Quantum computing has been around as as a plausible idea since the 1980s, based on earlier theoretical work on quantum information systems. But it would take until 2011 before the Canada-based D-Wave released D-Wave One, the first commercially available quantum computing hardware.
The company’s current model, the D-Wave 2000Q, has been estimated to cost about $15 million. And there are now rivals, such as Quantum Circuits and IonQ, not to mention work going on at Google, IBM, Intel, and Microsoft.
“What problems will be solvable with a computer that computes in a billion parallel universes at the same time?” asks Charlie Marcus, professor and director of QDev and principal researcher at the Microsoft Quantum Research project at NBI, University of Copenhagen, in a Microsoft video.
Certainly such a computer could solve retirement worries, even if sold at half-price, but apart from that no one knows is sure what will be done with it. IBM research published earlier this year suggests that classical supercomputers still outperform quantum computers.
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But in the next few years, there’s hope that quantum systems will be able to handle calculations too daunting for current hardware, like making public key encryption useless or tallying politicians accused of impropriety.
“Quantum computing will enable us to solve problems that take longer than the lifetime of the universe in seconds, hours, or days,” insistsKrysta Svore, principal researcher at Microsoft Research and manager of the company’s quantum architectures and computation group.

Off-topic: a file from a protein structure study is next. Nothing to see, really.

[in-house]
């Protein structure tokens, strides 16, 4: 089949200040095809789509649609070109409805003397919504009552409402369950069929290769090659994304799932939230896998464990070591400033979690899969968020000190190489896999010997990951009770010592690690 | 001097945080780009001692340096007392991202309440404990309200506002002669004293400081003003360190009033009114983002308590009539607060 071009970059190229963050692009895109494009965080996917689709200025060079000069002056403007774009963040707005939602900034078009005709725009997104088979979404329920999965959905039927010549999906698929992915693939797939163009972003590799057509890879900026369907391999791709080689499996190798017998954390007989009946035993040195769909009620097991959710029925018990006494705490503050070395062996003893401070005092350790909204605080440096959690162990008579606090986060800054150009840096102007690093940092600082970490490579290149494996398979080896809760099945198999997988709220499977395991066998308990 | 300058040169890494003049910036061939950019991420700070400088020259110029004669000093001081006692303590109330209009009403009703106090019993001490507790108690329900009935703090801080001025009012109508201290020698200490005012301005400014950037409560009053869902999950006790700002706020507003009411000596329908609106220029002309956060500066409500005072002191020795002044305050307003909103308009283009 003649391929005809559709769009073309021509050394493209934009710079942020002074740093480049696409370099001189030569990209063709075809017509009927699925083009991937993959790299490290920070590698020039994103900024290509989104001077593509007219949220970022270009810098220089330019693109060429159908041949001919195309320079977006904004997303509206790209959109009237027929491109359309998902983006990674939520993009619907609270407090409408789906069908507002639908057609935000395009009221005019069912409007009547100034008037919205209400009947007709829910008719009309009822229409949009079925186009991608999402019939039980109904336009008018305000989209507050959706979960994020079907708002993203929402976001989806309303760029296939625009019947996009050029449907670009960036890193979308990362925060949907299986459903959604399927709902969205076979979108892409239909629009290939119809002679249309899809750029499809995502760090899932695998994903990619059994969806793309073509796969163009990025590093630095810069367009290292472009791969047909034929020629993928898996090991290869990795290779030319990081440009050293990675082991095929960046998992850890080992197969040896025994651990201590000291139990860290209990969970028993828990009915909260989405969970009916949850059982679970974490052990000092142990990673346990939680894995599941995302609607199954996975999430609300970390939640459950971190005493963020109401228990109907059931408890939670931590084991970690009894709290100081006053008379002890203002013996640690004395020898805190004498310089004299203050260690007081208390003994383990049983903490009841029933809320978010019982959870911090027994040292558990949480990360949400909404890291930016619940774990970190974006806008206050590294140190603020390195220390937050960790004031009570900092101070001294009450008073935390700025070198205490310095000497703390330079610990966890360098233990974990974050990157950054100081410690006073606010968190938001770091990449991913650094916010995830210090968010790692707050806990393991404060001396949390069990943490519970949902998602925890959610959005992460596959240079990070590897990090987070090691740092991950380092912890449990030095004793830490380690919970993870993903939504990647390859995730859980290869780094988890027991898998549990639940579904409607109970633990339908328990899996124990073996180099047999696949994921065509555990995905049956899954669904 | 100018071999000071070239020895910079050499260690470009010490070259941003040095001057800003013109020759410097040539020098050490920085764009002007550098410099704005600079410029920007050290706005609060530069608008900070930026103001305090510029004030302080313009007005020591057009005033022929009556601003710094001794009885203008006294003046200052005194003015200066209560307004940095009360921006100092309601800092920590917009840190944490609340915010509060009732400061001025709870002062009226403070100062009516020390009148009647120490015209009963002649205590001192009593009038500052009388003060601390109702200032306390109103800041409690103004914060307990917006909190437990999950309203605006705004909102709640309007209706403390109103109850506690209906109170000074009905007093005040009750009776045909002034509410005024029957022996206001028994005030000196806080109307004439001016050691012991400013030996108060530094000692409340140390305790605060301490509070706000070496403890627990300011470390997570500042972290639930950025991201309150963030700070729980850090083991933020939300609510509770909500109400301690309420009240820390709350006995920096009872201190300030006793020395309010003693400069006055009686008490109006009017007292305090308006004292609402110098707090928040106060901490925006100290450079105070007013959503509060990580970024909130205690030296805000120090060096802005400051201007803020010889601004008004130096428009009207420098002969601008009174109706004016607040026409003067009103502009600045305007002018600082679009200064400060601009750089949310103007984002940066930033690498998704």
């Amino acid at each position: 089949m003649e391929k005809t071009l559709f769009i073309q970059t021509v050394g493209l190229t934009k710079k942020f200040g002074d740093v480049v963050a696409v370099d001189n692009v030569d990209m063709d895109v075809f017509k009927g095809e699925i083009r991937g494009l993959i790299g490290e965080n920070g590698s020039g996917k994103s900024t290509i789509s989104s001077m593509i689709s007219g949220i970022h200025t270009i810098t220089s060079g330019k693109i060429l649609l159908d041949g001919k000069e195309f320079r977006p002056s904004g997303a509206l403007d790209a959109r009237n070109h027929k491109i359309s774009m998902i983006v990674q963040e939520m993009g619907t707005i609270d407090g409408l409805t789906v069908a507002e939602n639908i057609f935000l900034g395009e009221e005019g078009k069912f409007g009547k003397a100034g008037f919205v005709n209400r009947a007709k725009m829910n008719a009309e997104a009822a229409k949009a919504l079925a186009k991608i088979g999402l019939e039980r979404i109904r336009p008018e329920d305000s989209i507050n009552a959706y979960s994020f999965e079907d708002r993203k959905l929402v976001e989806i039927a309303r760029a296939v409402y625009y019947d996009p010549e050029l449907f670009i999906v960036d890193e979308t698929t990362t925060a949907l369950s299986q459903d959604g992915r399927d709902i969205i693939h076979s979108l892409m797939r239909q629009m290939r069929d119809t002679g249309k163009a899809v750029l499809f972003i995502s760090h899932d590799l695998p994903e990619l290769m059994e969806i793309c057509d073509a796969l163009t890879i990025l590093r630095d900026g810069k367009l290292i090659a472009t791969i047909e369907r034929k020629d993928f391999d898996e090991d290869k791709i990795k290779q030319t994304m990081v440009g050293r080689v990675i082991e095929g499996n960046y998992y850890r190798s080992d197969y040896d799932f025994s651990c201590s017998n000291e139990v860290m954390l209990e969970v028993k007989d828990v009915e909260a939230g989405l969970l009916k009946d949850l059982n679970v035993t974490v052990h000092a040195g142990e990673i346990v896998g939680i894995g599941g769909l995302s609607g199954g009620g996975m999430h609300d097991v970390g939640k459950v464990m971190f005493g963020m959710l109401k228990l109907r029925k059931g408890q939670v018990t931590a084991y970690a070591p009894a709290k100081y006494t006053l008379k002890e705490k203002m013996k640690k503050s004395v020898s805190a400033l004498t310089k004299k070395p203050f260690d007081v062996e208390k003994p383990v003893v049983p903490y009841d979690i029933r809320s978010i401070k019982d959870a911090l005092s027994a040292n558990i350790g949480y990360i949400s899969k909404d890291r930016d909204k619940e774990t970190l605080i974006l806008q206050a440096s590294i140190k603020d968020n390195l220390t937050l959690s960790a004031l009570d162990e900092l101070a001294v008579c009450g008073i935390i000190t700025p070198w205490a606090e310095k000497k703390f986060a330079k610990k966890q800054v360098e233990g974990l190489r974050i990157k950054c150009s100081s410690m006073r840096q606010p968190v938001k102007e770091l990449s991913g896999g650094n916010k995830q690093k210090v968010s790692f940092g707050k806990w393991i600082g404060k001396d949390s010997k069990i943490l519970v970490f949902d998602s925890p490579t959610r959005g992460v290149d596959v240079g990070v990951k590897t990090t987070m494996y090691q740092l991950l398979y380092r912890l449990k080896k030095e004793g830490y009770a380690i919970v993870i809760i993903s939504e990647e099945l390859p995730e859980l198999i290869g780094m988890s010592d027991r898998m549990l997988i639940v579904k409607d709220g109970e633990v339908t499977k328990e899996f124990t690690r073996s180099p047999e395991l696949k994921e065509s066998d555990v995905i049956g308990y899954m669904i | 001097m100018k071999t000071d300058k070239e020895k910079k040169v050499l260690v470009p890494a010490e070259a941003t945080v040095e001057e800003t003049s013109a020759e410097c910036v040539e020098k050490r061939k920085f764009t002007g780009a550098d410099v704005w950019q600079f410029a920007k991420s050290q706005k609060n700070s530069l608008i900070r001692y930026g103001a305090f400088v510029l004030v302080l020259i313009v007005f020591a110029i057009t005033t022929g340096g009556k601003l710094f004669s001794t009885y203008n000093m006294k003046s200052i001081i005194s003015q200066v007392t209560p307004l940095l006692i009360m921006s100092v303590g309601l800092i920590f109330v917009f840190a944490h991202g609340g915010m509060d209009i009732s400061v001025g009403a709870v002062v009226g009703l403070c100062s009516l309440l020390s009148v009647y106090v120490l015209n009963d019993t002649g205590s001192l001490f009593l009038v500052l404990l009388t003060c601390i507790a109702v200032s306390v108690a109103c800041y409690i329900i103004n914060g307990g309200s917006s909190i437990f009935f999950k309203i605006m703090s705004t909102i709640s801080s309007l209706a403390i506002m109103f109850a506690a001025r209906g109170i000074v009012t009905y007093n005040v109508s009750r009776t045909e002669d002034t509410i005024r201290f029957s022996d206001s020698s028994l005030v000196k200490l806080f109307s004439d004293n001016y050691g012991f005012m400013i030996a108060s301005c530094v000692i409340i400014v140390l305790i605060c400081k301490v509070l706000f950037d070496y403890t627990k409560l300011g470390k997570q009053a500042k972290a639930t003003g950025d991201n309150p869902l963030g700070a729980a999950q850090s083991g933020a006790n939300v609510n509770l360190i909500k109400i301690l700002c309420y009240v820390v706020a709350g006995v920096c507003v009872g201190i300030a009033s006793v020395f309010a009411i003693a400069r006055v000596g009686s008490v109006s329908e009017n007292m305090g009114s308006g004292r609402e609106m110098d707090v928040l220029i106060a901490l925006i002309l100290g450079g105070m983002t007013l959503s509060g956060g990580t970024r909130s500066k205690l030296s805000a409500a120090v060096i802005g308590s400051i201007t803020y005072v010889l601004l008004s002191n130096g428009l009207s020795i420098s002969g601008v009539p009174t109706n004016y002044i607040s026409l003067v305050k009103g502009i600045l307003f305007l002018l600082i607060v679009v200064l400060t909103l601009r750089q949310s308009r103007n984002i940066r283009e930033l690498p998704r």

According to Svore, work on simulators suggests quantum algorithms will be able to find patterns in data more rapidly than other approaches, which could help machines recognize speech, language, and objects better than they do at present.
In preparation for that time, Microsoft would have developers practice their quantum coding chops, which might not be a bad idea for those planning to work for NASA, the NSA, other the handful of other large organizations dipping their toes into the rarified world of quantum calculations.
Talked up at its Ignite conference in September, the Quantum Development Kit is integrated with Microsoft Visual Studio, but instead of writing in C#, devs use a language called Q#.
It’s not for the faint-hearted, requiring familiarity with the principles of quantum computing and with linear algebra. Instead of a “Hello, World!” starter project, forward-looking devs can try their hands at demonstrating quantum superposition and quantum entanglement using a Bell State.
In the absence of quantum hardware, Q# coders will have to be content with Microsoft’s local quantum simulator, which can fake 30 logical qubits of quantum computing power. Those looking for more horsepower – or perhaps we should say atomic power – can step up to Microsoft’s Azure-based simulator, capable of providing 40 logical qubits.
Microsoft is thoughtfully providing various learning resources, to make the whole business a bit less baffling. Company co-founder Bill Gates is among those who admit that quantum computing is difficult to understand.